5 reasons to choose TwinThread Predictive Operations system
In an increasingly competitive business environment, technology is the most important asset for companies to maintain their competitive edge.
There has never been more potential for the use of technology to streamline and automate processes for better operations management.
Providers of such technologies include TwinThread, with its Predictive Operations platform. In this article we look at five ways businesses could use Predictive Operations to benefit everyday processes.
Automating processes can be a valuable move to make when looking to maximise production outputs while maintaining a high level of quality control.
TwinThread helps users to get the most value quickly to streamline changes in production, leaving more time for engineers to continue developing and optimising performance.
As demands are continuously changing, TwinThread makes it possible for systems to adapt to these changes quickly.
Using Predictive Operations can limit waste in the form of time and other production elements by measuring and monitoring key performance information quickly.
As processes evolve, time is one of the most valuable assets for operations to manage.
Having a system that is easy to implement and straightforward to use can reduce the strain on human resources and limit time lost through much needed learning.
TwinThread understands the importance of streamlining the implementation of a new system. Its Predictive Operations platform “was built from the ground up for industry – by industry experts” and can be easily adopted by engineers to ease pressures on operations personnel.
It has never been more beneficial for companies to use IoT to encourage collaborative efforts with full process visibility.
Allowing production systems to work together with IoT means that operations can be monitored frequently as businesses begin working remotely.
One of the main benefits of developing IoT is increased visibility of data to all devices without direct accessibility to a production line or factory.
TwinThread explains “By using our six targeted predictive applications, they can tap into any performance metric they are looking to gain visibility for.”
Improve upon what you have
TwinThread’s system applies a continuous improvement process which, in collaboration with new performance information, allows engineers and operators to focus on improving efficiency, reliability and performance.
As the system develops businesses no longer need to have the most modern system to make modern improvements to their factory or production line.
Click here for more information on the TwinThread Predictive Operations System.
IMF: Variants Can Still Hurt Manufacturing Recovery
After a year of on-and-off manufacturing in the US, UK, and the eurozone, demand for goods surged early last week. Factories set growth records in April and May, suppliers started to recover, and US crude hit its highest price point since pre-COVID. As vaccination efforts immunise much of the US and UK populations, manufacturers are now able to fully ramp up their supply chains. In fact, GDP growth could approach double-digits by 2022.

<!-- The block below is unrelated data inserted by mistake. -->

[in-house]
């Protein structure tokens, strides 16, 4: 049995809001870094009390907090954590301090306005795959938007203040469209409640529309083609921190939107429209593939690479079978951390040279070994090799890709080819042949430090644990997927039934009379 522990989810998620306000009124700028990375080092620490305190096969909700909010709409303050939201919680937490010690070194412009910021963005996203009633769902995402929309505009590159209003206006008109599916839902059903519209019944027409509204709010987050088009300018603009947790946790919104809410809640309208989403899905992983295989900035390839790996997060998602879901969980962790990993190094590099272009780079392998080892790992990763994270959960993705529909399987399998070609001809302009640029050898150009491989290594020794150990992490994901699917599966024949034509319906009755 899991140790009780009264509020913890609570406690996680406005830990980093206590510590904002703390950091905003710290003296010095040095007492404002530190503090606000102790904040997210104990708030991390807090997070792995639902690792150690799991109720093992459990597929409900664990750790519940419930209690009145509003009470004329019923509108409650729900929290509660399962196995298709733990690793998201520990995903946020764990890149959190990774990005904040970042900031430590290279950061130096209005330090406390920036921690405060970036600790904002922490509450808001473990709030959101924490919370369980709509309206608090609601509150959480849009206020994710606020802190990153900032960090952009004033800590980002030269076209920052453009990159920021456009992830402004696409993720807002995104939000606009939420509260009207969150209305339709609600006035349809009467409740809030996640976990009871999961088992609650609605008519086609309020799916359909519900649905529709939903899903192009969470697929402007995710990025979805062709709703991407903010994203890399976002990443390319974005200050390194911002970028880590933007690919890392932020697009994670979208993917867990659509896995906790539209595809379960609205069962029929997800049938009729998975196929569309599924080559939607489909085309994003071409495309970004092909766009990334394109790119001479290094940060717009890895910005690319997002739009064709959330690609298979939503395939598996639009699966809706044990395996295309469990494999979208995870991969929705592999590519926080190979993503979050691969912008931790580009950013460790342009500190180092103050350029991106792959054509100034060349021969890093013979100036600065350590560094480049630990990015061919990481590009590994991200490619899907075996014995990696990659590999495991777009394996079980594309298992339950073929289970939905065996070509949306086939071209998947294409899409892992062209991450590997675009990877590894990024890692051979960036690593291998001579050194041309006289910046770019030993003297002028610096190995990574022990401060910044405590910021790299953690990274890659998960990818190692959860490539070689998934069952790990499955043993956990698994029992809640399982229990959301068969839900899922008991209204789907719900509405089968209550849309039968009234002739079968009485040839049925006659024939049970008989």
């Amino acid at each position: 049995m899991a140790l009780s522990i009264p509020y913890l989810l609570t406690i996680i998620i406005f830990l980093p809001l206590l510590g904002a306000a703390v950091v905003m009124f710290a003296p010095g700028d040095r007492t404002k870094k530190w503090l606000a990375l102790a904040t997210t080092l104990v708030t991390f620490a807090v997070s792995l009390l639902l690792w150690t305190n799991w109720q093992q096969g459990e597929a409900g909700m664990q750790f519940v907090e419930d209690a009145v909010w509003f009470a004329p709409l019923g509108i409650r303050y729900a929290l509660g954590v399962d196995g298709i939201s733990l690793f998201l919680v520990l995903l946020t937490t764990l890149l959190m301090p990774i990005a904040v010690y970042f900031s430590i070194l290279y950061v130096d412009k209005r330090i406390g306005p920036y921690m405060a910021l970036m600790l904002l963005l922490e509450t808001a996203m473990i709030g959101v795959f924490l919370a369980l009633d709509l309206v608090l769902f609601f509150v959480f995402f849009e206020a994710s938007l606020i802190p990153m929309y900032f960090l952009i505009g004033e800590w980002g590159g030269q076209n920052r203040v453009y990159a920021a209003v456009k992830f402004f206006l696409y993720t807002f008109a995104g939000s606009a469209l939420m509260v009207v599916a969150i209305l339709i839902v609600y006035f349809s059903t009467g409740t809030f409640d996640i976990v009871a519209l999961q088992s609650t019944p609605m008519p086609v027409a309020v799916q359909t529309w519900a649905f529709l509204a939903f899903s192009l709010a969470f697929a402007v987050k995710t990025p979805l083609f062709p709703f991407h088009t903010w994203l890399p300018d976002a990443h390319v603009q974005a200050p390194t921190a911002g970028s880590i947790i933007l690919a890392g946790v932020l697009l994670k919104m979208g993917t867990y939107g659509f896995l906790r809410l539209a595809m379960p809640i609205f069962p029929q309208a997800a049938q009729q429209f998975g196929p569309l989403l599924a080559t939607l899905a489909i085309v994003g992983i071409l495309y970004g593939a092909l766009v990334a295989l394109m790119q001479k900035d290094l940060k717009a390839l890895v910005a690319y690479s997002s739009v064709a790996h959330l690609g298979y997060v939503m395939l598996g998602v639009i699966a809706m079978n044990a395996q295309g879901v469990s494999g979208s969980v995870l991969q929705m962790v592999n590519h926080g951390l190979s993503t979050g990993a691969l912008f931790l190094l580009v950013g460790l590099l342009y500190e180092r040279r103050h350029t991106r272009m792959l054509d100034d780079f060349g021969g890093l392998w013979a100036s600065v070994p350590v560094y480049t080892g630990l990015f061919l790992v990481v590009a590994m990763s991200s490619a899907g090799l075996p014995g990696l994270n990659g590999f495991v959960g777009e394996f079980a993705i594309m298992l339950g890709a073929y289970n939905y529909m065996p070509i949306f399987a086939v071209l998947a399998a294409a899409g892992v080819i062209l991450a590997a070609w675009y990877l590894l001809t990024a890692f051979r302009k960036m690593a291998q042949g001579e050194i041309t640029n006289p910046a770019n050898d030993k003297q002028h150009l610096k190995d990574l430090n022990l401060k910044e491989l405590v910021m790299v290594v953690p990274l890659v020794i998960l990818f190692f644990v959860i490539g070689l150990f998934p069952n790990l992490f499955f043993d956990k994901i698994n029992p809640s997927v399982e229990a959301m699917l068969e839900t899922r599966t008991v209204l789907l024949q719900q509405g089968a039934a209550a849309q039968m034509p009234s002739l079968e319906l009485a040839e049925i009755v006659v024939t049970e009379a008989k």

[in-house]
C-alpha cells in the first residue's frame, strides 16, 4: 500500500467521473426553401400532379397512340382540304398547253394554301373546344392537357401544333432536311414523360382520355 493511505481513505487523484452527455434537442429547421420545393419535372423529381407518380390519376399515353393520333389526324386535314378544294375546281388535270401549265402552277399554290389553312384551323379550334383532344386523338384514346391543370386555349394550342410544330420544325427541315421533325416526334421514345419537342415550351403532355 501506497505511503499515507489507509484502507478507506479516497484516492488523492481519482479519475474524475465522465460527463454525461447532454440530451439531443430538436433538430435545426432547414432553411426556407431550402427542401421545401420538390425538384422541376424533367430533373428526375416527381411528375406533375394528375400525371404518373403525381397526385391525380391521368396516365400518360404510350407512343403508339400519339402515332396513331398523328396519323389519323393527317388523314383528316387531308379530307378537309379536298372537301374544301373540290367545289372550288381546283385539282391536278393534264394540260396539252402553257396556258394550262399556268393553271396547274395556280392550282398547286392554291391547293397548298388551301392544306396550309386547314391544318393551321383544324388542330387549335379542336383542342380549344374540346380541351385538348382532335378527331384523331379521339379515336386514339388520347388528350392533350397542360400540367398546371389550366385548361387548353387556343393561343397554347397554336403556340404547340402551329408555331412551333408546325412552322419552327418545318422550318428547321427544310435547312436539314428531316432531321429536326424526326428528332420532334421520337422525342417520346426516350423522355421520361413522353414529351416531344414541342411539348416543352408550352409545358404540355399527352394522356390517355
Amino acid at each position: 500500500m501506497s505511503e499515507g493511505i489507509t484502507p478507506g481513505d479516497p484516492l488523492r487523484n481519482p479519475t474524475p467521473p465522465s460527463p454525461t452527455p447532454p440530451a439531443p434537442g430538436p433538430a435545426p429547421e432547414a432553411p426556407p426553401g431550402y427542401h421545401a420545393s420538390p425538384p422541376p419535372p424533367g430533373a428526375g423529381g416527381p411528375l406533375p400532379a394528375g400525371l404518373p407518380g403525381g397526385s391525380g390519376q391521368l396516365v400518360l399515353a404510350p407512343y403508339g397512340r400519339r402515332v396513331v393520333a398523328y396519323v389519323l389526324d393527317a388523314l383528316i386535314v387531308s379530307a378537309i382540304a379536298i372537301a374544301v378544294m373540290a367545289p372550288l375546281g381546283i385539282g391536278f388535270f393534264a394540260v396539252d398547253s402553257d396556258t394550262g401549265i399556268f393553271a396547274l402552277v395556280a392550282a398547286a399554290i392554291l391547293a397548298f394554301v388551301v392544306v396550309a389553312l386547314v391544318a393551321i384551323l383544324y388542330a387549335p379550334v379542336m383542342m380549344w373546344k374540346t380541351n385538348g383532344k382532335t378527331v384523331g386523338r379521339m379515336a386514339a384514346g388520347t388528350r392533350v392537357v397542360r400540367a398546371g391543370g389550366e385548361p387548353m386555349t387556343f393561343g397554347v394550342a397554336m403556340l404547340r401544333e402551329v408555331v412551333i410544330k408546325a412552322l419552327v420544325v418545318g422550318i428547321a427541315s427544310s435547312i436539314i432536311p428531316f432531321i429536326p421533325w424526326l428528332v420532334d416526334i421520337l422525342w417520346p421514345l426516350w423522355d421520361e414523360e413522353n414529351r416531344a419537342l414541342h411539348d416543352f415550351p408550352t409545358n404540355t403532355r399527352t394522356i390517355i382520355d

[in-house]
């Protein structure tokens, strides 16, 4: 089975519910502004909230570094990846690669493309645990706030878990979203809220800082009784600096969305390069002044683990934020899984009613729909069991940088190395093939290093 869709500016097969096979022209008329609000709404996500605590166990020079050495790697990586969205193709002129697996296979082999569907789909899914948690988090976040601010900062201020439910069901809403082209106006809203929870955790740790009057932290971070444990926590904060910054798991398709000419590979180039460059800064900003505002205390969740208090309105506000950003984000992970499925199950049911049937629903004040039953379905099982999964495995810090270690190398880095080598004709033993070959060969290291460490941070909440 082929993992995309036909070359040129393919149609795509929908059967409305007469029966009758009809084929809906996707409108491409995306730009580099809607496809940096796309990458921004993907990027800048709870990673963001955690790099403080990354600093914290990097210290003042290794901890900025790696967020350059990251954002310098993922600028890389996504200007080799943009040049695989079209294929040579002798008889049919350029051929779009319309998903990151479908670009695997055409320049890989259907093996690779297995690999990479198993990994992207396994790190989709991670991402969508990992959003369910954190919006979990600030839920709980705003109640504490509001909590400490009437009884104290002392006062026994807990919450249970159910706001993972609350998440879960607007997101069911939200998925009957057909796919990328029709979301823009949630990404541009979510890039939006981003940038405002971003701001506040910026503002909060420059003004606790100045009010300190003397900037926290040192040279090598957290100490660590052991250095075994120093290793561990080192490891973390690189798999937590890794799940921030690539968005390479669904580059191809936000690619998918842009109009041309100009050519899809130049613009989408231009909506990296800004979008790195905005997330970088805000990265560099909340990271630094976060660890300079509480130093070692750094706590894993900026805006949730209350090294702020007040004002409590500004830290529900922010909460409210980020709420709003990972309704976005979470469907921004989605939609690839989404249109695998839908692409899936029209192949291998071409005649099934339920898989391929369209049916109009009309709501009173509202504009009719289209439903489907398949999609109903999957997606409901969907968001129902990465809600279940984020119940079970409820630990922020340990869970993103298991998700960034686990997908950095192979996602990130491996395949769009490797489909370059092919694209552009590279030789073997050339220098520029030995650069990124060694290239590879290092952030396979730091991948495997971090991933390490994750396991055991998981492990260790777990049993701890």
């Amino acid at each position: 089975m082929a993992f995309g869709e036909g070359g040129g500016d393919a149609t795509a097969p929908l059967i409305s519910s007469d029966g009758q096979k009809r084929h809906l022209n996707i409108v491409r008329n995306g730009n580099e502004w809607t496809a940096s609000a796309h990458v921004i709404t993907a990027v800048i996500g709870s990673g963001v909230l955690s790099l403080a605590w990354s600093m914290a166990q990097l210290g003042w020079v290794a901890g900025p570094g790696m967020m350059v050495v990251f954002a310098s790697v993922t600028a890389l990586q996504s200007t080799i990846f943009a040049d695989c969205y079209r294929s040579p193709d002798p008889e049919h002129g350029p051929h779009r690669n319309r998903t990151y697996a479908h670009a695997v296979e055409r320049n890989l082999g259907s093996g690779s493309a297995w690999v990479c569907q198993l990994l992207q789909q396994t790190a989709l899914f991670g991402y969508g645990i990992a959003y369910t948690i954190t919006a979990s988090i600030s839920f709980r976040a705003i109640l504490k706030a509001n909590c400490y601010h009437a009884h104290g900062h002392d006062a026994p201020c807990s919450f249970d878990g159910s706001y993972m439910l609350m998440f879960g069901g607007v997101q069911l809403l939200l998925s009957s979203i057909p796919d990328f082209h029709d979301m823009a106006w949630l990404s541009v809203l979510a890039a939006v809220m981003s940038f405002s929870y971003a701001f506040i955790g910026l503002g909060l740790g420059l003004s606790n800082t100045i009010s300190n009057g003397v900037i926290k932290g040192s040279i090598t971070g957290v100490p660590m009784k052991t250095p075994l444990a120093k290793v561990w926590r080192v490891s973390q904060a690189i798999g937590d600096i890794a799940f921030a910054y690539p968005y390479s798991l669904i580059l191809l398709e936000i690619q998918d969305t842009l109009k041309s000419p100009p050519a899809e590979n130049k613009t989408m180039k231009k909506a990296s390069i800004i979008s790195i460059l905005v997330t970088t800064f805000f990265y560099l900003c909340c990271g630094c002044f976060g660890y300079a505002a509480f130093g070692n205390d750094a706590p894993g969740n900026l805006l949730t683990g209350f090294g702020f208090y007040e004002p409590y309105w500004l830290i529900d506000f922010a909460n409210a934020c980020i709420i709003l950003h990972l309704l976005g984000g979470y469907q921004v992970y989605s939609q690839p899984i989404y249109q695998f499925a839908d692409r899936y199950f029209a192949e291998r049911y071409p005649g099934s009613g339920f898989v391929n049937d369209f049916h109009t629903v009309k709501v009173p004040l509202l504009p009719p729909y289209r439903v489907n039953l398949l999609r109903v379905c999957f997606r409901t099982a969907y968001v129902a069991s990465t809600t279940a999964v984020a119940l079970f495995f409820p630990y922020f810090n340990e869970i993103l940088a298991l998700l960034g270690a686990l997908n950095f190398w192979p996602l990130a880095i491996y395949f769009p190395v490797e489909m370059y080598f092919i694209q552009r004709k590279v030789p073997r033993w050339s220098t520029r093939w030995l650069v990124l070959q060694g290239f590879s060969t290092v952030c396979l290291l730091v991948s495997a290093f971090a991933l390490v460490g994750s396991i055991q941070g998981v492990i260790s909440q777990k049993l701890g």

Now, the ISM productivity measure has surpassed the 50-point mark that separates industry expansion from contraction. Since U.S. president Biden passed his US$1.9tn stimulus package and the UK purchasing managers index (PMI) increased to 65.6, both sides of the Atlantic are facing a much-welcomed manufacturing recovery.
Lingering Concerns Over COVID
Even as Spain, France, Italy, and Germany race to catch up, and mining companies pushed the FTSE 100 index of list shares to a monthly high of 7,129, some say that UK and US markets still suffer from a lack of confidence in raw material supplies. Yes, the Dow Jones has made up its 19,173-point crash of March 2020, and MSCI’s global stock index is at an all-time high.
Yet manufacturers around the world realise that these wins will be short-lived until pandemic supply chain bottlenecks are solved. If we keep the status quo, consumers will pay the price. In April, inflation in Germany reached 2.4%, and across the EU’s 19 member countries, overall prices have increased at an unusual pace. Some ask: Is this true recovery?
IMF: Current Boom Could Falter
Even as Elon Musk tweeted about chip shortages forcing Tesla to raise its prices, UK mining demand skyrocketed; housing markets lifted; and the pound sterling gained value. The International Monetary Fund (IMF), however, cautioned that manufacturing recovery won’t last long if COVID mutates into forms our vaccinations can’t touch. Kristalina Georgieva, Washington’s IMF director, noted that fewer than 1% of African citizens have been vaccinated: “Worldwide access to vaccines offers the best hope for stopping the coronavirus pandemic, saving lives, and securing a broad-based economic recovery”.
Across the globe, manufacturing companies are keeping a watchful eye on new developments in the spread of COVID. Though US FDA officials don’t think we’ll have to “start at square one” with new vaccines, the March 2021 World Economic Outlook states that “high uncertainty” surrounds the projected 6% global growth. Continued manufacturing success will in large part depend on “the path of the pandemic, the effectiveness of policy support, and the evolution of financial conditions”.
Mathias Cormann, secretary-general of the Organisation for Economic Co-Operation and Development (OECD) concurred—without global immunisation, the estimated economic boom expected by 2025 could go kaput. “We need to...pursue an all-out effort to reach the entire world population”, Australia’s finance minister added. US$50bn to end COVID across the world, they imply, is a small investment to restart our economies.